Objectives: 

To assess the benefits and harms of prophylactic antimicrobial agents for preventing surgical site infections in solid organ transplant recipients.

Search strategy: 

The Cochrane Kidney and Transplant Register of Studies was searched up to 21 April 2020 through contact with the Information Specialist using search terms relevant to this review. Studies in the Register are identified through searches of CENTRAL, MEDLINE, and EMBASE, conference proceedings, the International Clinical Trials Register (ICTRP) Search Portal, and ClinicalTrials.gov.

Selection criteria: 

All randomised controlled trials (RCTs) and quasi-RCTs in any language assessing prophylactic antibiotics in preventing surgical site infections in solid organ transplant recipients at any time point after transplantation.

Data collection and analysis: 

Two authors independently determined study eligibility, assessed quality, and extracted data. Primary outcomes were surgical site infections and antimicrobial resistance. Other outcomes included urinary tract infections, pneumonias and septicaemia, death (any cause), graft loss, graft rejection, graft function, adverse reactions to antimicrobial agents, and outcomes identified by the Standardised Outcomes of Nephrology Group (SONG), specifically graft health, cardiovascular disease, cancer and life participation. Summary effect estimates were obtained using a random-effects model and results were expressed as risk ratios (RR) and 95% confidence intervals (CI). The quality of the evidence was assessed using the risk of bias and the GRADE approach.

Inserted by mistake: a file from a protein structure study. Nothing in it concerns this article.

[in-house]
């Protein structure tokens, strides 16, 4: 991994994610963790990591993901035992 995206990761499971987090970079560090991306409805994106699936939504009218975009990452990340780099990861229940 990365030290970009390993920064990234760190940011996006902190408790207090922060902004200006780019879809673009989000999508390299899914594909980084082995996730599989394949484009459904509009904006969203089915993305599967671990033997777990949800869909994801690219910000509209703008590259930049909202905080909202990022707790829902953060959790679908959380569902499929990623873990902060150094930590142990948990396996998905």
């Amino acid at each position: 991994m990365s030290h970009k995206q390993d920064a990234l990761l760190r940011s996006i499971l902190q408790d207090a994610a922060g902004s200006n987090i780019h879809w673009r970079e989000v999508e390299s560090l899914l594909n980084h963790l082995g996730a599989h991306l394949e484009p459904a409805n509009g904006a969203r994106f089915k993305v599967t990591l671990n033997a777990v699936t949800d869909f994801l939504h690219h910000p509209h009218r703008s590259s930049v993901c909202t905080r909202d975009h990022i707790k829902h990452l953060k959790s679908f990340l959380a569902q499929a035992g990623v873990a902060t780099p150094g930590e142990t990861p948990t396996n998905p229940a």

Main results: 

We identified eight eligible studies (718 randomised participants). Overall, five studies (248 randomised participants) compared antibiotics versus no antibiotics, and three studies (470 randomised participants) compared extended duration versus short duration antibiotics. Risk of bias was assessed as high for performance bias (eight studies), detection bias (eight studies) and attrition bias (two studies).

It is uncertain whether antibiotics reduce the incidence of surgical site infections as the certainty of the evidence has been assessed as very low (RR 0.42, 95% CI 0.21 to 0.85; 5 studies, 226 participants; I2 = 25%). The certainty of the evidence was very low for all other reported outcomes (death, graft loss, and other infections). It is uncertain whether extended duration antibiotics reduces the incidence of surgical site infections in either solid organ transplant recipients (RR 1.19, 95% CI 0.58 to 2.48; 2 studies, 302 participants; I2 = 0%) or kidney-only transplant recipients (RR 0.50, 95% CI 0.05 to 5.48; 1 study, 205 participants) as the certainty of the evidence has been assessed as very low. The certainty of the evidence was very low for all other reported outcomes (death, graft loss, and other infections). None of the eight included studies evaluated antimicrobial agent adverse reactions, graft health, cardiovascular disease, cancer, life participation, biochemical and haematological parameters, intervention cost, hospitalisation length, or overall hospitalisation costs.